Soothe your soul with small life changes and plenty of sleep
The cosy concept of hygge is never more necessary than during those bleak, traditionally self-denying weeks after the Christmas festivities, when we vainly pursue that elusive ‘New Year, New You’. Dr Ilona Boniwell, a leading specialist in positive psychology, says that overambitious New Year’s resolutions will almost always end in disappointment. ‘The vast majority of big changes you try to make in your life are not very successful,’ says Boniwell. ‘Being kinder to yourself means being realistic and allowing yourself to make tiny changes.’
For example, if you want to exercise more this year, setting a target of gym sessions every day is probably doomed straightaway. Instead, says Boniwell, choose an activity that is pleasurable, and tell yourself you will start doing it once a week, then increase it from there. Likewise, if you are looking to lower your alcohol consumption, having a glass or two once or twice a week is more easily adhered to than leaping head first into ‘dry January’.
‘It’s a lot less scary and a lot more realistic.
Trying to make too big changes can lead to dramatically miserable consequences – when we fail, we begin to engage in negative behaviour,’
January can also be a time of struggling with insomnia. Anxiety about returning to work is often to blame, but winter itself can be a culprit, according to Dr Guy Meadows, a sleep expert and the clinical director of the Sleep School. ‘Not so long ago, we were incredibly in tune with the seasons,’ he says. ‘It’s only since the arrival of the light bulb that we have started ignoring our natural sleeping drives. Instead of adapting our behaviour to the change in seasons, we keep it the same all year round.’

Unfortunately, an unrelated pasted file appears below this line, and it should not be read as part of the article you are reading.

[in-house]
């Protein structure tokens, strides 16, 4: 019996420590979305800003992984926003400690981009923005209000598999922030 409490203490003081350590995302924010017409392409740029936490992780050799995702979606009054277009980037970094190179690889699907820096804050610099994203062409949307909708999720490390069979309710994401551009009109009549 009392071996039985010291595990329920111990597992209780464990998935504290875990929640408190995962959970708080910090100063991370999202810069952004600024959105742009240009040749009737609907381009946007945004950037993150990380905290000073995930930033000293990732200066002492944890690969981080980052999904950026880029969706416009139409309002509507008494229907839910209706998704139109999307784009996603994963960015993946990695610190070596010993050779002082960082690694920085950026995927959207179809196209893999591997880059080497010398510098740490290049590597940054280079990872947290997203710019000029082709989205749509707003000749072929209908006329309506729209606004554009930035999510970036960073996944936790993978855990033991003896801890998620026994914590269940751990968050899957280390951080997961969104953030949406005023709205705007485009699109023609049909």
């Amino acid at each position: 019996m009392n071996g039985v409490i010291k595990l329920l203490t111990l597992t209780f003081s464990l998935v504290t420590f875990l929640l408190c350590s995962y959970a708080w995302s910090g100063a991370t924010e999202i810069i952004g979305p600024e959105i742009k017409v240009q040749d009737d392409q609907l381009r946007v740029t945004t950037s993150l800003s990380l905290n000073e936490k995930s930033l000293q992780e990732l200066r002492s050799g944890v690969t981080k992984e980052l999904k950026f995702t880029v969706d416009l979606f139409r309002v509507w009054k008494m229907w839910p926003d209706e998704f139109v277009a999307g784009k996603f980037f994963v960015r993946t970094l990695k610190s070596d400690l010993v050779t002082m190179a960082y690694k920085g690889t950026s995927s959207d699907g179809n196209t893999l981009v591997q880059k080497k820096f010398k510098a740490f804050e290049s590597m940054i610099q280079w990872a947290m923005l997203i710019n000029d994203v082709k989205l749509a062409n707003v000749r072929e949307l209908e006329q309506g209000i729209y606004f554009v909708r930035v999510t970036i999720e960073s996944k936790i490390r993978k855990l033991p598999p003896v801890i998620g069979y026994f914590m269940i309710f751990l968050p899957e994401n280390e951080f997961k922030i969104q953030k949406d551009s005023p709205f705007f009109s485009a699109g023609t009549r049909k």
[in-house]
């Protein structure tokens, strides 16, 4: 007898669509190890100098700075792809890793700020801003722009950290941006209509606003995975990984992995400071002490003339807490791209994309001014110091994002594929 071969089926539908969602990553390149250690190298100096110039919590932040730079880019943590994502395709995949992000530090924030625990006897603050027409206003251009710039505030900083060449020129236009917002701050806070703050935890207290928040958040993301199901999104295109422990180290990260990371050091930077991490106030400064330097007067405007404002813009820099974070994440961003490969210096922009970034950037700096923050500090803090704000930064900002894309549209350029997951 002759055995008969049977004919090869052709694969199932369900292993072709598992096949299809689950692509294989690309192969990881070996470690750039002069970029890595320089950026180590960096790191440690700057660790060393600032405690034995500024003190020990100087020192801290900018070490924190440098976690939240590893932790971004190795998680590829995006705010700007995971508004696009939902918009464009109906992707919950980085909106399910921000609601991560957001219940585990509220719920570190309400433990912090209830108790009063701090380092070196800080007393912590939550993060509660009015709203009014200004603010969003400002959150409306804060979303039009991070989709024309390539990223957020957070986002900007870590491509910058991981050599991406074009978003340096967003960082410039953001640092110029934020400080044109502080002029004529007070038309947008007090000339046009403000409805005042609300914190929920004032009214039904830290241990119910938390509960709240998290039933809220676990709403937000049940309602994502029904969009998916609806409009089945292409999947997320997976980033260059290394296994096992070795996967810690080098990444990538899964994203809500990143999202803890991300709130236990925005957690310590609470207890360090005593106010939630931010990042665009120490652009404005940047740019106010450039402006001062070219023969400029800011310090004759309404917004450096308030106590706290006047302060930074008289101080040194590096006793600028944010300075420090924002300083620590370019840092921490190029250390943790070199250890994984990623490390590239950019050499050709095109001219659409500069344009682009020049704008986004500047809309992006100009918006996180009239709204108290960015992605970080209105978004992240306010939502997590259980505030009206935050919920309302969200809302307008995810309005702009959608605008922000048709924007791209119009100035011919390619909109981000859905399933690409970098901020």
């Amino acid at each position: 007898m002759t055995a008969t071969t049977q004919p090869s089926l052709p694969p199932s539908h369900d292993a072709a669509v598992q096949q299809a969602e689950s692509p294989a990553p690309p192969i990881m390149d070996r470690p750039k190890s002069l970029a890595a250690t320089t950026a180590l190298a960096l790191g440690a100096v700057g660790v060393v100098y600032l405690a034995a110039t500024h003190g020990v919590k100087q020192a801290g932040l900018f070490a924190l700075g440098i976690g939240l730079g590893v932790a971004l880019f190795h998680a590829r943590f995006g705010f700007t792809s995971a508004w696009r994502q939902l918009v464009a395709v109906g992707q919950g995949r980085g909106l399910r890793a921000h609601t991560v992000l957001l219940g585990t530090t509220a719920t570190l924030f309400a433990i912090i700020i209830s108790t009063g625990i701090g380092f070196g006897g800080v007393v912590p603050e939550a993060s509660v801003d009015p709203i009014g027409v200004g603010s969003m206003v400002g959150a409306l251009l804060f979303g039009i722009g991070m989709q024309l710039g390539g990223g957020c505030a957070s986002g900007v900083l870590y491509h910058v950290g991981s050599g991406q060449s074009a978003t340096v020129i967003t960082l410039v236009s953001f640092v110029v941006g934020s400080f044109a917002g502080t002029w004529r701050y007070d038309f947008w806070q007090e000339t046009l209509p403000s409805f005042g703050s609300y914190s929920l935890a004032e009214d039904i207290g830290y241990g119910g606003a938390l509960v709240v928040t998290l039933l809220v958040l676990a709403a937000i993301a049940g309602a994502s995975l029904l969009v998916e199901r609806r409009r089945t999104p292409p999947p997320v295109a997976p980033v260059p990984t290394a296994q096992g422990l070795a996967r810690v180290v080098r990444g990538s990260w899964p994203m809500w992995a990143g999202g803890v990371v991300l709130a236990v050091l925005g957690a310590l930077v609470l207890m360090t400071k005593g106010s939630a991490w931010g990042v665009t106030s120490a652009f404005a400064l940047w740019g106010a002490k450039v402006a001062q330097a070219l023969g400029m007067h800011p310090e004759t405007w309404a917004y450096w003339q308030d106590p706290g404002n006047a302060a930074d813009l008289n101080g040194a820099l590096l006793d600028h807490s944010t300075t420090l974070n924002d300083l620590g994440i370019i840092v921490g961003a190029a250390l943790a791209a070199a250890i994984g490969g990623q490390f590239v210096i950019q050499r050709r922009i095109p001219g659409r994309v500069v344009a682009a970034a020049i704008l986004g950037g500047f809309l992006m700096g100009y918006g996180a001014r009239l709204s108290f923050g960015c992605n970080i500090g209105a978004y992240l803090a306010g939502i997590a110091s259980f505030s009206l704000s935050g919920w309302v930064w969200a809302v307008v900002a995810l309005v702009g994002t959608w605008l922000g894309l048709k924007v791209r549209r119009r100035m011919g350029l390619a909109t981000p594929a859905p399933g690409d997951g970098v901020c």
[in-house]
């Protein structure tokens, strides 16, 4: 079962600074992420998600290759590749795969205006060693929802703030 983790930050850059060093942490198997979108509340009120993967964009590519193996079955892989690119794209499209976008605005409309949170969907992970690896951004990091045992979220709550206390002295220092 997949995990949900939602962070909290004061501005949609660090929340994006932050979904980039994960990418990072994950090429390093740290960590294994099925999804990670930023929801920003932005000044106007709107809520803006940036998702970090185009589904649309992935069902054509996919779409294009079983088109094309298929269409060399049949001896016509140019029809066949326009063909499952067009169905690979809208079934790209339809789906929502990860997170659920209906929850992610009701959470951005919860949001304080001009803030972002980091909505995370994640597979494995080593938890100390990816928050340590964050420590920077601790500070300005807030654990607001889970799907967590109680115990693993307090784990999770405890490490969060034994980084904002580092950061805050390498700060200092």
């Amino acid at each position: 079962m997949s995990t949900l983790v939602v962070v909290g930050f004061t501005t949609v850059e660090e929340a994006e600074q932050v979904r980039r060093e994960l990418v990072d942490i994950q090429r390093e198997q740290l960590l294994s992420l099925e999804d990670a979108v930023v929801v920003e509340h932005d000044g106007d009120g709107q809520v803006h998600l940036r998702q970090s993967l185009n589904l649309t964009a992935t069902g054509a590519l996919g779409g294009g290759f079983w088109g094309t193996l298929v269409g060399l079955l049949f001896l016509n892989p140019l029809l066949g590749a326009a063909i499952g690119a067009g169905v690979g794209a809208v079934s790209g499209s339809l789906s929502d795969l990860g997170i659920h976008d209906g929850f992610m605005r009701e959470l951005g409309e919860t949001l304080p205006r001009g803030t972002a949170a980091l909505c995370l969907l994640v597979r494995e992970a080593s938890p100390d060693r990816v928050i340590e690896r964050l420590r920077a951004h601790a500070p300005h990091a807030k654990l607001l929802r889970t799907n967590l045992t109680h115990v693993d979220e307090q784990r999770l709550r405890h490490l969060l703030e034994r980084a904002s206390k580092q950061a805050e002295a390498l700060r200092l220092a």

Ensuring a good night’s rest means taking a conscious decision to switch off. That means putting down the phone or tablet and getting a traditional, Wi-Fi-free alarm clock. ‘If you spend time on an iPad or tablet before bed, as opposed to reading a book, there is a reduction in melatonin and a delay in sleep onset. Gadgets emit blue light that affects the sensitive cells in our eyes, which have cleverly evolved to detect the amount of light in our environment,’ he explains. ‘Putting a phone in front of your face before bed is like putting a mini sun in front of it.’
If, conversely, you are struggling with a lack of daylight, Kodobio Sensory Therapy at Michaeljohn’s Belgravia Medispa incorporates the same light stimulation used in the treatment of seasonal affective disorder, combined with different aromas to improve mood and reduce anxiety. Professor Tim Jacob, who developed the treatment, says it is ‘like mindfulness or meditation, but without the need for technique or training’. sr
Winter Clarifying Bath and Shower Oil, £34 Lola’s Apothecary
Restore Aura Spray, £28 Roques
Pure Calm Wellness Oil, £60 Uma at
Perfect Peace scented candle, £30 Neom
Pillowcase, £62 Slip at Net-A-Porter